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Temptation - Sermon on Luke 4:1-13

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The Wilderness is a lonely place. And we bear the things we've given up or given ourselves to do for season of Lent because Jesus bore so much more for 40 days, and bore the transgressions of the world on the cross. And he suffered. Because God became human. Isn't that good news? 

Please listen to the sermon rather than read it.  The delivered sermon is often considerably different than the sermon notes which are included for convenience below.  

Sermon delivered at Lutheran Church of the Cross in Berkeley. 

February 14, 2016 - First Sunday in Lent

"Privilege".  Text is from Luke 4:1-13

With Ash Wednesday we entered the season of Lent in the church.  Lent is a time when Christians have an opportunity to focus on some of the things that make us who we are, and it is a time where we engage in particular almsgiving, prayer and fasting. Lenten practices can be as wide and varied as the people who do them, but ultimately we find them as doing something different from the ordinary time that we spend throughout the rest of the year. 

And we celebrate 40 days of it, starting on Ash Wednesday through Holy Saturday, and the days aren't exact, coming out to a total of 46 days because the Lord's Day, or Sunday, are special times and excluded from the calculation.  But Jesus did not get a break on the Sabbath during his time in the wilderness.  His time began as soon as he was baptized, and we are told that the spirit, having filled him, leads him into the wilderness where he will encounter tests from the devil.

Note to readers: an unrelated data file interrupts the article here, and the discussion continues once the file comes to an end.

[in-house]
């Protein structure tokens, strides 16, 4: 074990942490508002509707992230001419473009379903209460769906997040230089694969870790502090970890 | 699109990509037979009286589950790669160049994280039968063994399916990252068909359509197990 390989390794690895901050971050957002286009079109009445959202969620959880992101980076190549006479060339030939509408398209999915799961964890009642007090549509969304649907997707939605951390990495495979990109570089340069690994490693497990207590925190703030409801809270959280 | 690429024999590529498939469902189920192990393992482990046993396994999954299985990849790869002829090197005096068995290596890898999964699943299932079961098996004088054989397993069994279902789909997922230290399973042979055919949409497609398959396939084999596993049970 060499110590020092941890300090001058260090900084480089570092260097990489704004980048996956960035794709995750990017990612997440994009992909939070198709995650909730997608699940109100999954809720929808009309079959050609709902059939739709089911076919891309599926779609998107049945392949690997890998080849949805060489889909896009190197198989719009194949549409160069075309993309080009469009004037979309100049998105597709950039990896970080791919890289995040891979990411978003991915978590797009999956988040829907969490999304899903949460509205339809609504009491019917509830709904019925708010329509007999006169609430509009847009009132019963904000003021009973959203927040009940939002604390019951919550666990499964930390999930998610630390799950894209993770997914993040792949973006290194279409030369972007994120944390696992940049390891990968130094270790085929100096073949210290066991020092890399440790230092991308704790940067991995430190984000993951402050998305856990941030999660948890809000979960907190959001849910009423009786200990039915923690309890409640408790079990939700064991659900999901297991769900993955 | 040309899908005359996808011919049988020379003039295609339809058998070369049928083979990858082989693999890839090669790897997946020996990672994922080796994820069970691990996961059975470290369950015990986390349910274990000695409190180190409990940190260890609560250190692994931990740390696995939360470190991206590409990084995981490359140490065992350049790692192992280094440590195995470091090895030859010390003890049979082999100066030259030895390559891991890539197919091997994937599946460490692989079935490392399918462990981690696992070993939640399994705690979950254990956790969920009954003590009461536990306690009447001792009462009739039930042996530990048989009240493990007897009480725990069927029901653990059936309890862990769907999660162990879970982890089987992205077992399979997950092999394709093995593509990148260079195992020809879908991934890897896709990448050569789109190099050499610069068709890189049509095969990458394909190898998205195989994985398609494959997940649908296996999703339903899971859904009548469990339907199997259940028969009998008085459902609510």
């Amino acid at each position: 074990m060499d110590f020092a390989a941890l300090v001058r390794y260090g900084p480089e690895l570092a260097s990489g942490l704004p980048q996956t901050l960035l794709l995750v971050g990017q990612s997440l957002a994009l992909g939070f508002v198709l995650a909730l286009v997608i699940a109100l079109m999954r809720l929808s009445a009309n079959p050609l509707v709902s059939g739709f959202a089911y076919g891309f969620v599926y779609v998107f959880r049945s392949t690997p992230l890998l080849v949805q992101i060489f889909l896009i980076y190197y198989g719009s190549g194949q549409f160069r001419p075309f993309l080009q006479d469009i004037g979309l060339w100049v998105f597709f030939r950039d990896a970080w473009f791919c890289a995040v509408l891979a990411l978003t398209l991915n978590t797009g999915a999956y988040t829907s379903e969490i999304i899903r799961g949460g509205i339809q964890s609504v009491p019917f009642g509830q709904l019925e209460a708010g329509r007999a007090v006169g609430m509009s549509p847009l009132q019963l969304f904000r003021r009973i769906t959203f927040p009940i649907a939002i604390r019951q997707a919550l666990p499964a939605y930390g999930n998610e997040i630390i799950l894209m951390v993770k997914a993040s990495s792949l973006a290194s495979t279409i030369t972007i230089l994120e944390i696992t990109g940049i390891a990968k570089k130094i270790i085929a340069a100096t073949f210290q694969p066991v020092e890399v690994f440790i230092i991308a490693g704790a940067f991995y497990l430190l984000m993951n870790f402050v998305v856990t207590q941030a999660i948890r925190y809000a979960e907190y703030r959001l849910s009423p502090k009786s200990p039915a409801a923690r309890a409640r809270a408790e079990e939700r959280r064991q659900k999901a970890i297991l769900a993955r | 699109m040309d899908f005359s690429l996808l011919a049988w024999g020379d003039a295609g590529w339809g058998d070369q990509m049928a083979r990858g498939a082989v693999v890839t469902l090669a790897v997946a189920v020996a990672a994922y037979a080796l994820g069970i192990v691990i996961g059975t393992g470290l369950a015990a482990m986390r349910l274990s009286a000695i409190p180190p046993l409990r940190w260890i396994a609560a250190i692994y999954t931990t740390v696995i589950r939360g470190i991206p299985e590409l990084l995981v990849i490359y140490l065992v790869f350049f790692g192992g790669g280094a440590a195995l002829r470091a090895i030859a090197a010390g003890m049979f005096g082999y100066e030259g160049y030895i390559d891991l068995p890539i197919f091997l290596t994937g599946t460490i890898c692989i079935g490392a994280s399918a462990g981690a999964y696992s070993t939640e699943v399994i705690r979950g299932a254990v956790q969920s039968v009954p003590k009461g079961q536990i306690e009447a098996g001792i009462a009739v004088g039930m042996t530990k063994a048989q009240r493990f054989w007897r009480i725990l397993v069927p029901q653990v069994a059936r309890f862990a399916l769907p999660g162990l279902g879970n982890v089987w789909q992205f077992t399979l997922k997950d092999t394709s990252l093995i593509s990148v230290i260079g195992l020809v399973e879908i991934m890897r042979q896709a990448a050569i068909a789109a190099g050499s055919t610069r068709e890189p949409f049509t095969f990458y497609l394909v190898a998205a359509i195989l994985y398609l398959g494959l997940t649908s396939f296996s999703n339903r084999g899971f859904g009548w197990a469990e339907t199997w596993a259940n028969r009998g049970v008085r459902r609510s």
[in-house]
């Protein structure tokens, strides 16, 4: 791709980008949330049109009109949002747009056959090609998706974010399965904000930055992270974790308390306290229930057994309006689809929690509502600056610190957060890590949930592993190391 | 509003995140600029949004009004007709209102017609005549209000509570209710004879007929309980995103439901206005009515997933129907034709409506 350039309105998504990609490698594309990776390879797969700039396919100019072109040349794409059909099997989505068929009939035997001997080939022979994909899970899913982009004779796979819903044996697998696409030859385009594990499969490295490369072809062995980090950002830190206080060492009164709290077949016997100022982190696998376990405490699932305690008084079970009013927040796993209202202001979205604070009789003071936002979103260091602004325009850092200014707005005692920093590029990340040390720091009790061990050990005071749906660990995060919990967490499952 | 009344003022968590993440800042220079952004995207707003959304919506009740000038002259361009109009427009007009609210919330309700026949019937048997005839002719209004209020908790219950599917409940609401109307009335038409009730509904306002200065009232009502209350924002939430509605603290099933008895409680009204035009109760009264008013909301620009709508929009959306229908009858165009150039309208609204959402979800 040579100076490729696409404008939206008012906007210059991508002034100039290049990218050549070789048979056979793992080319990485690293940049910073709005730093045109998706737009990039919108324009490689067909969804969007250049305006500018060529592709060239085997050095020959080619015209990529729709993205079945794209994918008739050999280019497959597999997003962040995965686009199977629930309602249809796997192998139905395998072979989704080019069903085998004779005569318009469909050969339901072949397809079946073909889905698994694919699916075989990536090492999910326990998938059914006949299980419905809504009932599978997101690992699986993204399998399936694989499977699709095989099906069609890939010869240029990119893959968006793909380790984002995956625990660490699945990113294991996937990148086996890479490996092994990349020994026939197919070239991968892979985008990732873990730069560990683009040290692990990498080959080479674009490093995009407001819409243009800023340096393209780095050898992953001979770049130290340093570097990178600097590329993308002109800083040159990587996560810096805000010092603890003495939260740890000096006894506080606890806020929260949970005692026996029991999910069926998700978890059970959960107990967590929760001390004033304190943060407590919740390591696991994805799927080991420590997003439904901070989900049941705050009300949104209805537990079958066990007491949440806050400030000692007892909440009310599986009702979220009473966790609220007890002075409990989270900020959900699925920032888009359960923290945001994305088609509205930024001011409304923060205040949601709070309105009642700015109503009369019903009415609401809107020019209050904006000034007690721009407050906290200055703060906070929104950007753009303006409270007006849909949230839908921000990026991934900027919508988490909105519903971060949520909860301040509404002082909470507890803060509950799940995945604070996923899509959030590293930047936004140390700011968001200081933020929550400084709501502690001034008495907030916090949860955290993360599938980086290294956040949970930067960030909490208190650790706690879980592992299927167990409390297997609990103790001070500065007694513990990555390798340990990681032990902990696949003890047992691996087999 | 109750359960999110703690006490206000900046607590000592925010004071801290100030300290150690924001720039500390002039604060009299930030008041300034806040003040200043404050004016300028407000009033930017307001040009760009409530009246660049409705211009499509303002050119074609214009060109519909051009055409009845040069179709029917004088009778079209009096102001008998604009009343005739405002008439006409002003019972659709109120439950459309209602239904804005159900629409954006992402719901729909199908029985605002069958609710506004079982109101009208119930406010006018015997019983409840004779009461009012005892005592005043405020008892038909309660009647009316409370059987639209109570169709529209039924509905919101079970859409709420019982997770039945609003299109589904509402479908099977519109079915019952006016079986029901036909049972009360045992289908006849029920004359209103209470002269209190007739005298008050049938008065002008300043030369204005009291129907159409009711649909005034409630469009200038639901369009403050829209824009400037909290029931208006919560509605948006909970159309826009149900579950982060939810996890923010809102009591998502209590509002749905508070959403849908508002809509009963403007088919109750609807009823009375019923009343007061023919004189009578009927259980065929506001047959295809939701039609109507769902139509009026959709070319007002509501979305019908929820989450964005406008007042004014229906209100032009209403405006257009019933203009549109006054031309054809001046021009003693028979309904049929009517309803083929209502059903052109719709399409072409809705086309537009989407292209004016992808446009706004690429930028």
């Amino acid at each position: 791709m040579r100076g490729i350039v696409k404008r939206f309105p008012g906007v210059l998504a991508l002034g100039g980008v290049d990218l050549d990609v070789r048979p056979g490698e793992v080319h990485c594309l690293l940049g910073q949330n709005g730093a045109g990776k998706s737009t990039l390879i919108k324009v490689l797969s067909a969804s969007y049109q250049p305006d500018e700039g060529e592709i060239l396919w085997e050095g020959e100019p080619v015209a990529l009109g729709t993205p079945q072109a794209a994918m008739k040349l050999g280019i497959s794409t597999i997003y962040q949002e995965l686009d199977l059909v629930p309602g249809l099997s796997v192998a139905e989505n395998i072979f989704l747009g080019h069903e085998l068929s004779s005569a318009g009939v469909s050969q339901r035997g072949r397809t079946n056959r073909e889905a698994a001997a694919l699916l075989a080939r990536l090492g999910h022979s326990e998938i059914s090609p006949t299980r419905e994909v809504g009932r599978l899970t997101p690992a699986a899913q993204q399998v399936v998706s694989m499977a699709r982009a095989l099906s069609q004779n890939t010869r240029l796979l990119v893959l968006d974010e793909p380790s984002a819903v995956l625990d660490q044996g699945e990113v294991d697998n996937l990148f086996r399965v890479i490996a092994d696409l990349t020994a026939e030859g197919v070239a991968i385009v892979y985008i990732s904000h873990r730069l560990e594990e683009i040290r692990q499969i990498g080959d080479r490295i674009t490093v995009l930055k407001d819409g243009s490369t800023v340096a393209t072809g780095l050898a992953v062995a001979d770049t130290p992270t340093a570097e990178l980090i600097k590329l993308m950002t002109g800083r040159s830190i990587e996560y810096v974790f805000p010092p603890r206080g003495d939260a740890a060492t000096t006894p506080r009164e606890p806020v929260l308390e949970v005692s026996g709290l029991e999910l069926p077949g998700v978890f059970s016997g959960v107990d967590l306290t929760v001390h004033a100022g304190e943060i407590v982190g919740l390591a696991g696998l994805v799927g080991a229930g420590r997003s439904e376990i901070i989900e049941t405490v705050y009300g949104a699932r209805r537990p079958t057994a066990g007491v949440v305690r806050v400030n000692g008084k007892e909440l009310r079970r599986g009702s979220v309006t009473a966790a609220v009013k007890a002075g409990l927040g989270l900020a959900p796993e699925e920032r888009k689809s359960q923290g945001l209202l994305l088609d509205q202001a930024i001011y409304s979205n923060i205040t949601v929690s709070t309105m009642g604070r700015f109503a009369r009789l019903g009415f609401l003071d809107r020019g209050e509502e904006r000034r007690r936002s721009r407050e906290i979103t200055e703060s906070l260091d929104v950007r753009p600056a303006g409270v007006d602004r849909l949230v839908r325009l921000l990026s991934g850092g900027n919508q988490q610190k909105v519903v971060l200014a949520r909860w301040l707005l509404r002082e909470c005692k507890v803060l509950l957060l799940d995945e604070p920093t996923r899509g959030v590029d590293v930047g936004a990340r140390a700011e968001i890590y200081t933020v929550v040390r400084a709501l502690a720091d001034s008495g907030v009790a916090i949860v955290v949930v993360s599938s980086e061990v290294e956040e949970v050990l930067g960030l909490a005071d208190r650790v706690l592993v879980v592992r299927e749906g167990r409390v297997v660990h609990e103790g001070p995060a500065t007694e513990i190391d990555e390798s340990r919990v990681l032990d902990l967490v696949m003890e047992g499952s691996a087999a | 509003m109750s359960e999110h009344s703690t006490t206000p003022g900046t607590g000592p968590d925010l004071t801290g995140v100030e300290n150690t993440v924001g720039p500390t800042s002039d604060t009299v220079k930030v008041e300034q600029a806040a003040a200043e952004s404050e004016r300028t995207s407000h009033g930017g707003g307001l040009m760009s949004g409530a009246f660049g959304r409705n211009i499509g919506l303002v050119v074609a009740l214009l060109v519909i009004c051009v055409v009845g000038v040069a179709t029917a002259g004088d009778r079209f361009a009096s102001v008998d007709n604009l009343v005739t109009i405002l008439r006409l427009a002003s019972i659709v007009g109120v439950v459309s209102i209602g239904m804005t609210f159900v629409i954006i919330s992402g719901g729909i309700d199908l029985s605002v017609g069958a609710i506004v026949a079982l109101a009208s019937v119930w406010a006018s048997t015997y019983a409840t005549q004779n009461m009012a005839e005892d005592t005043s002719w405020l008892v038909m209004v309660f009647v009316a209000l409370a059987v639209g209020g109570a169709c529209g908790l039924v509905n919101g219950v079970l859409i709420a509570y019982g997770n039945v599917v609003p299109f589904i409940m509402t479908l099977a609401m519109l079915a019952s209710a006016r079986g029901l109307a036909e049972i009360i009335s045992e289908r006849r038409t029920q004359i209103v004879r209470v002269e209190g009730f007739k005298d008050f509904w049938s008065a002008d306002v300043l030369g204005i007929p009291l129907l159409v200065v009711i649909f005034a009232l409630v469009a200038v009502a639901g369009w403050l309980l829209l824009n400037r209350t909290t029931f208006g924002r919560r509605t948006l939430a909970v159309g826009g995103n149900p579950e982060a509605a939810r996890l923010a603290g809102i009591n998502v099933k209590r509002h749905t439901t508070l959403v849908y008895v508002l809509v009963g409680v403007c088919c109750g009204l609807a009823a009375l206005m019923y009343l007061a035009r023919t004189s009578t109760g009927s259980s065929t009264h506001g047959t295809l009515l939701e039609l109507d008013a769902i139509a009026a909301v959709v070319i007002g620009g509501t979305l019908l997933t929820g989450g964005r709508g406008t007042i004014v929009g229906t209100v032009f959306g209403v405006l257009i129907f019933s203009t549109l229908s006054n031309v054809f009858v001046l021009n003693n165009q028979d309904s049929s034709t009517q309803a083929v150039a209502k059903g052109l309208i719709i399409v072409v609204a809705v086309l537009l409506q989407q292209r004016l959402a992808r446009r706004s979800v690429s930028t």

It is not clear whether there were, according to Luke, more than the three tests we read about, because here we read for forty days he was tempted and at the end Jesus was famished, and the devil begins the big three tests that have become very familiar to us: the making of stones into bread, the promise of power and glory if Jesus but bow down, and the freedom to hurl himself from the temple in Jerusalem, whereupon the angels will save him from a certain death. But we do know about those three tests. The devil recites verses from scripture as a sort of prosperity gospel and Jesus, despite being famished, exposed and deprived, handily retorts the devil's promises, presenting the truths as God sees it.  There is no narrow escape from the tempter's questions here, Jesus finds his answers in the selfsame scripture that the devil abuses.  

But Luke is careful in his depiction of Christ, because as we read the account of Jesus's time in the wilderness, we are also reminded that Jesus is not simply God walking around in human appearance, but that Jesus has actively become fully human and is subject to the same limitations that humans are subject to. When we read that "Jesus is famished" we see a man, not a God who is all and needs no nourishment, not a deity who cannot be tempted and tested by the likes of the accuser.